University of Hong Kong economists have revised downward their estimate of the city’s economic growth for the first quarter to 2.1 percent from 2.4 percent, as a result of a stronger currency.
Wong Ka-fu, HKU’s chief lecturer in economics, said the impact of a stronger Hong Kong dollar — which is caused primarily by its peg to the strengthening US dollar and dampens demand for the city’s exports — will soon be reflected in economic data, the Hong Kong Economic Journal reported Friday.
However, given rising demand from the United States, exports of goods are expected to rise 3.1 percent in the first quarter and 5.1 percent in the second, HKU said in its latest report on the economy.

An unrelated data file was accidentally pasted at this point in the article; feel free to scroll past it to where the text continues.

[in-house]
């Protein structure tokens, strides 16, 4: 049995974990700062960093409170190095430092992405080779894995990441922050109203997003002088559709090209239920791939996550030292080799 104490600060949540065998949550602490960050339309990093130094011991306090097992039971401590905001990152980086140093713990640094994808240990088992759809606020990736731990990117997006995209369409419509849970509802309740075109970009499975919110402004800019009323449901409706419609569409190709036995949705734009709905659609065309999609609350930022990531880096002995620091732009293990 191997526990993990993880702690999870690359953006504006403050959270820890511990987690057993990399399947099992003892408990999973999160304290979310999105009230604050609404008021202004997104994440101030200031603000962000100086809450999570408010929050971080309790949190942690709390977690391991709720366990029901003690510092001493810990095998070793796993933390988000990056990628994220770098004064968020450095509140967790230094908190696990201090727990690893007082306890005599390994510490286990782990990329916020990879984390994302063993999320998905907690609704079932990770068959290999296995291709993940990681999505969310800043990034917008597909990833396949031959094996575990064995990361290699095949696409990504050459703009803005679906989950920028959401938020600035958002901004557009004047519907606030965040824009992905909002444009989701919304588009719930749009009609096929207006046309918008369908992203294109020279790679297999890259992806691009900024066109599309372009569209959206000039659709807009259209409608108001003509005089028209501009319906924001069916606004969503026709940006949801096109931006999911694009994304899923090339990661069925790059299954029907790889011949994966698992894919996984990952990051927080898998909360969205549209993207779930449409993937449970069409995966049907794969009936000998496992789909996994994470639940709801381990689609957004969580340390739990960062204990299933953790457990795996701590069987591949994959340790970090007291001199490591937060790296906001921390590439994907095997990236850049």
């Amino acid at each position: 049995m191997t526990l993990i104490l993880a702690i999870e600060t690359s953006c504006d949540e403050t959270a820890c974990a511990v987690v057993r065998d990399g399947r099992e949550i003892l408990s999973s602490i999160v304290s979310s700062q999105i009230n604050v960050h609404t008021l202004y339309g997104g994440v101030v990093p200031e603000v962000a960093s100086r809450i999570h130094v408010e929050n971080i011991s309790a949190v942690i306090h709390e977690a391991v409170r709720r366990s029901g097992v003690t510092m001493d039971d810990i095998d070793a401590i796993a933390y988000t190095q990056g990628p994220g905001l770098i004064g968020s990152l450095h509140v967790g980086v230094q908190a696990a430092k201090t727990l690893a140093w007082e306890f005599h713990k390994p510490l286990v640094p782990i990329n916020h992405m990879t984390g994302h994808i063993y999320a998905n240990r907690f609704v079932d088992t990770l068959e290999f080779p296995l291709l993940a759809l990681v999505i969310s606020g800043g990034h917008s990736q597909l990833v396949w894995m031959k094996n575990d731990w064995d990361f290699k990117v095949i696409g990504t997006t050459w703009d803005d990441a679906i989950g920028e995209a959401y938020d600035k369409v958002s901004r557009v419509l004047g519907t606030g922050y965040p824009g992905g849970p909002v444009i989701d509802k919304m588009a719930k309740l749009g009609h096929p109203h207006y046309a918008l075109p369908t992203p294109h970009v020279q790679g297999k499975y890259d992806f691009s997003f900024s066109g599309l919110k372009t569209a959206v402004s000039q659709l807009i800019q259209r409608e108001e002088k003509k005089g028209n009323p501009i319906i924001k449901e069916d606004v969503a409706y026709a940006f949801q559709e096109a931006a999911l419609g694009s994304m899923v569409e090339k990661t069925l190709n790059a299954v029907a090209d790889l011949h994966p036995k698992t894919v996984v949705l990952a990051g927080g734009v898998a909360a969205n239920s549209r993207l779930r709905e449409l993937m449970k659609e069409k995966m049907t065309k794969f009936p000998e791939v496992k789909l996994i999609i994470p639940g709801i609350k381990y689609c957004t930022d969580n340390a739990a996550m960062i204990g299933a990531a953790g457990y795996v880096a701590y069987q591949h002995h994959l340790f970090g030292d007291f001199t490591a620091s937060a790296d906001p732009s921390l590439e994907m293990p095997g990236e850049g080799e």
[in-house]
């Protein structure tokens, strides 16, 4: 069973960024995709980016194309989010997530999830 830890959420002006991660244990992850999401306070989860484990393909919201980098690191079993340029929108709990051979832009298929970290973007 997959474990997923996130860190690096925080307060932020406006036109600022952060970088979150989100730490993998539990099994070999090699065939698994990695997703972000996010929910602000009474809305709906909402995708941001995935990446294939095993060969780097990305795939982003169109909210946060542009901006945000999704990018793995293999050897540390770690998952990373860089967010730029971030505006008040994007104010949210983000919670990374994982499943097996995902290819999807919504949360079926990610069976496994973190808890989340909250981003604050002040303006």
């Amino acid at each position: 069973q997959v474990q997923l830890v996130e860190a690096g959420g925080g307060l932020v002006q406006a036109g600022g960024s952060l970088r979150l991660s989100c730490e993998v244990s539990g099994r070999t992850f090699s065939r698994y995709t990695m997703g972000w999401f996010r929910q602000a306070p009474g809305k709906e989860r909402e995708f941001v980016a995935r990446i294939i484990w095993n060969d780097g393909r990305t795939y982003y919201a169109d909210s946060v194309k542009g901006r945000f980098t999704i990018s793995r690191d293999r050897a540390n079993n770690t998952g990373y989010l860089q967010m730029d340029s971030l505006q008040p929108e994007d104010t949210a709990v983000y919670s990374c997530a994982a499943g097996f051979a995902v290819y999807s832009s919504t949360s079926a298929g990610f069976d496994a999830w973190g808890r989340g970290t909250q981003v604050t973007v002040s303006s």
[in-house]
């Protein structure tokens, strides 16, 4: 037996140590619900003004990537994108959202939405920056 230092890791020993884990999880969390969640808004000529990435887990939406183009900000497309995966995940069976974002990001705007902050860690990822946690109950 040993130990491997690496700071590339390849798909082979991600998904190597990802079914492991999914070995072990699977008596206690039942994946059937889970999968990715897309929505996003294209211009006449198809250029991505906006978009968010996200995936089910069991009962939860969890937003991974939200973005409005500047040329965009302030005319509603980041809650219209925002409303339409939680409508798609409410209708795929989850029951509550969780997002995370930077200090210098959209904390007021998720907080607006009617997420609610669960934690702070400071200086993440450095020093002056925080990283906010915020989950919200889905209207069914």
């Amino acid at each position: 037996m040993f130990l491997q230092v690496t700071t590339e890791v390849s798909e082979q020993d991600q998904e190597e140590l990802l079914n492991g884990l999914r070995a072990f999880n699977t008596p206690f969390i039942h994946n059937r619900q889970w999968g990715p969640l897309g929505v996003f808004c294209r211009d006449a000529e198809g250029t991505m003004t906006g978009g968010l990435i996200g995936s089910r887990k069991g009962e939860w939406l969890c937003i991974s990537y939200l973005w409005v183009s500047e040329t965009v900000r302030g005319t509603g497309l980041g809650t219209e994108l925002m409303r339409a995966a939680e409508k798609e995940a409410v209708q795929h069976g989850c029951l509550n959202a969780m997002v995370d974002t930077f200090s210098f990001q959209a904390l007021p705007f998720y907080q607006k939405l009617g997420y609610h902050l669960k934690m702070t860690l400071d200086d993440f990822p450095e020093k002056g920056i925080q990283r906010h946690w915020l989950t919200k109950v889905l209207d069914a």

The report recommended that the Hong Kong government impose a HK$10 departure levy on visitors leaving the city through land control points or marine ports, so as to mitigate the negative influence of parallel goods traders from mainland China.
It also warned of downward pressure on asset values and property prices when the US raises its key interest rate, which it is expected to do later this year.
Translation by Vey Wong
[Chinese version 中文版]
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